At the end of the second week, the position for the Opposition was almost too rosy. The danger for them was that they had peaked too soon. Mistakes could now be made by any candidate or party. Bartholomew's posters were being taken down in droves, presumably by party planners, as if his grinning face might now be a liability. But Fianna Fáil were expected to fight back. The PDs continued to campaign as if they were winners. In an amazing faux pas the leader of the GREEN PARTY, TREVOR SARGENT declared that the Greens might not now be able to consider a pact with Fianna Fáil after the elections. Green Party voters would be expected rather to get Fianna Fáil out of office than help them back in. The slip was quickly relayed on TV as if Sargent had been intending to go in with Fianna Fáil until he realized that the polls were indicating Fianna Fáil might not have the numbers. The gaffe would definitely raise the hackles of many supporters and could cause unwanted dissension among the members of the Parliamentary party.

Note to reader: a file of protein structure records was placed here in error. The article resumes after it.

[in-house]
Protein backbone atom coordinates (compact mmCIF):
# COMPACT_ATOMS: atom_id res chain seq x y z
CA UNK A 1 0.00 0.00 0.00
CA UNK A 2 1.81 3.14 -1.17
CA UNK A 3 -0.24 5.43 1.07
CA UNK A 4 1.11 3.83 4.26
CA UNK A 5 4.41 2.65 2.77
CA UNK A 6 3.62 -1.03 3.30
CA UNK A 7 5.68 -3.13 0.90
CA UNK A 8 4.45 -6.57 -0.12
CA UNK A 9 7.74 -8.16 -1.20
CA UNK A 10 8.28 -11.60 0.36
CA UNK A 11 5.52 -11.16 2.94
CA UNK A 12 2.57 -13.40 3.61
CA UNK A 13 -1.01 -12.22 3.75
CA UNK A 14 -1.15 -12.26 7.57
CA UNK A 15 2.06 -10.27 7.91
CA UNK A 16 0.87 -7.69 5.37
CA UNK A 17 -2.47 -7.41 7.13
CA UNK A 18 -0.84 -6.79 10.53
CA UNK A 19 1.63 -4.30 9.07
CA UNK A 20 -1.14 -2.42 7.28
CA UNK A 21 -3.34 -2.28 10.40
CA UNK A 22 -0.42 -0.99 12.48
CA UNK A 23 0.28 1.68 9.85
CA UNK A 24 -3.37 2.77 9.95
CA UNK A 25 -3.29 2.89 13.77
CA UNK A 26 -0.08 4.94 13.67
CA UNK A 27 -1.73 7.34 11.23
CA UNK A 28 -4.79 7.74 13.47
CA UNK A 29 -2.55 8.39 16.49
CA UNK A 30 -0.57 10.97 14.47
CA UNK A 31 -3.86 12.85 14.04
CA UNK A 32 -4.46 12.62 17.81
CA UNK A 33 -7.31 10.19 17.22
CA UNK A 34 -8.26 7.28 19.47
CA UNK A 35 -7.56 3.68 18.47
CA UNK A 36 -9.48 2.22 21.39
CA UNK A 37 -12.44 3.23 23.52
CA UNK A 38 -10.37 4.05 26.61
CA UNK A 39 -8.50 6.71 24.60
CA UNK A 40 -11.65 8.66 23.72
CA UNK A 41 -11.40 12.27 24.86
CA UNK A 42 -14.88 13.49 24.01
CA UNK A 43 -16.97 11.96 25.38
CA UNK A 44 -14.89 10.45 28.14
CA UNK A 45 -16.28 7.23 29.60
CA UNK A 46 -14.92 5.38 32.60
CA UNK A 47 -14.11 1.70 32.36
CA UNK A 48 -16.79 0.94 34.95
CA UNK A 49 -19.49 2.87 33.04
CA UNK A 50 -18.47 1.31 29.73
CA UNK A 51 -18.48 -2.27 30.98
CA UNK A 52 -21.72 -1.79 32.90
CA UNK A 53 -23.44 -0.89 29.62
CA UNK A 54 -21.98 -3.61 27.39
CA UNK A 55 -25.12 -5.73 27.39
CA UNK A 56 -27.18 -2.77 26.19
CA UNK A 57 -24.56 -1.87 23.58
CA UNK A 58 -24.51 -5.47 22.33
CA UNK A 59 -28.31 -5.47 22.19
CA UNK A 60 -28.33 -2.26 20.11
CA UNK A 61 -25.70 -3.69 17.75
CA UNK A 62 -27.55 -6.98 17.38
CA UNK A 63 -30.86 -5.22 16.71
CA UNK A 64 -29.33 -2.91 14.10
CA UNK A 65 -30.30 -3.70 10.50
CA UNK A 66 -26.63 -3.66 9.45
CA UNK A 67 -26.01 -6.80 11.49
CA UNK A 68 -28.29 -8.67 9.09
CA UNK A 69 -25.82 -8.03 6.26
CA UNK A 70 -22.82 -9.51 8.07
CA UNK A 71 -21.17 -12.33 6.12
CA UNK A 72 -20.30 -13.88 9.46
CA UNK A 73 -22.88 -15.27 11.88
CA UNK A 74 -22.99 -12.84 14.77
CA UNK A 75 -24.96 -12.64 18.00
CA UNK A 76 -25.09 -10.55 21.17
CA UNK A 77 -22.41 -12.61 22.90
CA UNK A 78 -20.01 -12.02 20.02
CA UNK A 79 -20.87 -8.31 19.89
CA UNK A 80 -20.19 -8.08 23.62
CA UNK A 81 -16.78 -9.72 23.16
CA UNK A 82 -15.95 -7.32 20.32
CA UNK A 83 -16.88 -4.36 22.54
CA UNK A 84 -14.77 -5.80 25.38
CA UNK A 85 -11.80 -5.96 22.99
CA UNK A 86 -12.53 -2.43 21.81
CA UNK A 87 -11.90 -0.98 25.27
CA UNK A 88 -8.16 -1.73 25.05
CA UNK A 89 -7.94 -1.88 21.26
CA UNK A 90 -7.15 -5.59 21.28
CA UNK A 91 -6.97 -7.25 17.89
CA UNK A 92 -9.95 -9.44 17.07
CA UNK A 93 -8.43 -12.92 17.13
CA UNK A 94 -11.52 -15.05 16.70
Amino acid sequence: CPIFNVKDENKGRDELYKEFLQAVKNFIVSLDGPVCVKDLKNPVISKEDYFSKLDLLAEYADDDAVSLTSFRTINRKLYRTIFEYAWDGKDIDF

As with the Greens, there was an uncertainty surrounding the LABOUR PARTY and SINN FÉIN. Both, while castigating the present Government, have adopted a position that leaves them (almost) free to take up any option after the results of the election become known. In a previous election, when a weary electorate decided for a change of Government, believing that a combination of Fine Gael and Labour were the preferred option, Labour got an unprecedented 33 seats in the Dáil. Labour leader DICK SPRING, went to Fine Gael leader John Bruton and demanded a share in the top office - a "rotating Taoiseach" position (he and Bruton to share the office of Taoiseach every six months). When this was rejected, he did a volte face and brought Fianna Fáil back into Government. For this betrayal, the electorate never forgave the Labour Party.
So, the election looks more open than ever. At this stage, a worried electorate face the possibility of any one of the following combinations for the future Government:
Fine Gael and Labour alone?
Fianna Fáil and the PDs alone? (outgoing)
Fine Gael, Labour, the Greens?
Fianna Fáil, PDs, the Greens, some Independents?
Fianna Fáil and Labour?
Fianna Fáil and Sinn Féin?